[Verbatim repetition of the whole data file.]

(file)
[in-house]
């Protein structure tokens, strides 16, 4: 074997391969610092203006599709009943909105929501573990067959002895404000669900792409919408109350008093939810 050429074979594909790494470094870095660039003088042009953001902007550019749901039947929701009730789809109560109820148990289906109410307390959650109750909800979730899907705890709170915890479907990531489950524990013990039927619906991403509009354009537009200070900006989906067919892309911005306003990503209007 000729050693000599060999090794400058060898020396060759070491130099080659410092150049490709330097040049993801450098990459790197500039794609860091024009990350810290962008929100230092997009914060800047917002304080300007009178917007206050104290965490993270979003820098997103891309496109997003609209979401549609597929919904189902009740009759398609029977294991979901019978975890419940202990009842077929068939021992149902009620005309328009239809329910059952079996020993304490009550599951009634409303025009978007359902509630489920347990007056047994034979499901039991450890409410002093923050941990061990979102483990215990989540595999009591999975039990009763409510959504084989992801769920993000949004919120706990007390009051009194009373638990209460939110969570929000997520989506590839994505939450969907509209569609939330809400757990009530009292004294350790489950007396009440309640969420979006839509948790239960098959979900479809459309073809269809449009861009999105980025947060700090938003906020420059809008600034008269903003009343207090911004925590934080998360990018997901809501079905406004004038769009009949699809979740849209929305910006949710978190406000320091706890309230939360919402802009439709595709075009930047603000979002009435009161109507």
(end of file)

[in-house]
């Protein structure tokens, strides 16, 4: 074997391969610092203006599709009943909105929501573990067959002895404000669900792409919408109350008093939810 050429074979594909790494470094870095660039003088042009953001902007550019749901039947929701009730789809109560109820148990289906109410307390959650109750909800979730899907705890709170915890479907990531489950524990013990039927619906991403509009354009537009200070900006989906067919892309911005306003990503209007 000729050693000599060999090794400058060898020396060759070491130099080659410092150049490709330097040049993801450098990459790197500039794609860091024009990350810290962008929100230092997009914060800047917002304080300007009178917007206050104290965490993270979003820098997103891309496109997003609209979401549609597929919904189902009740009759398609029977294991979901019978975890419940202990009842077929068939021992149902009620005309328009239809329910059952079996020993304490009550599951009634409303025009978007359902509630489920347990007056047994034979499901039991450890409410002093923050941990061990979102483990215990989540595999009591999975039990009763409510959504084989992801769920993000949004919120706990007390009051009194009373638990209460939110969570929000997520989506590839994505939450969907509209569609939330809400757990009530009292004294350790489950007396009440309640969420979006839509948790239960098959979900479809459309073809269809449009861009999105980025947060700090938003906020420059809008600034008269903003009343207090911004925590934080998360990018997901809501079905406004004038769009009949699809979740849209929305910006949710978190406000320091706890309230939360919402802009439709595709075009930047603000979002009435009161109507």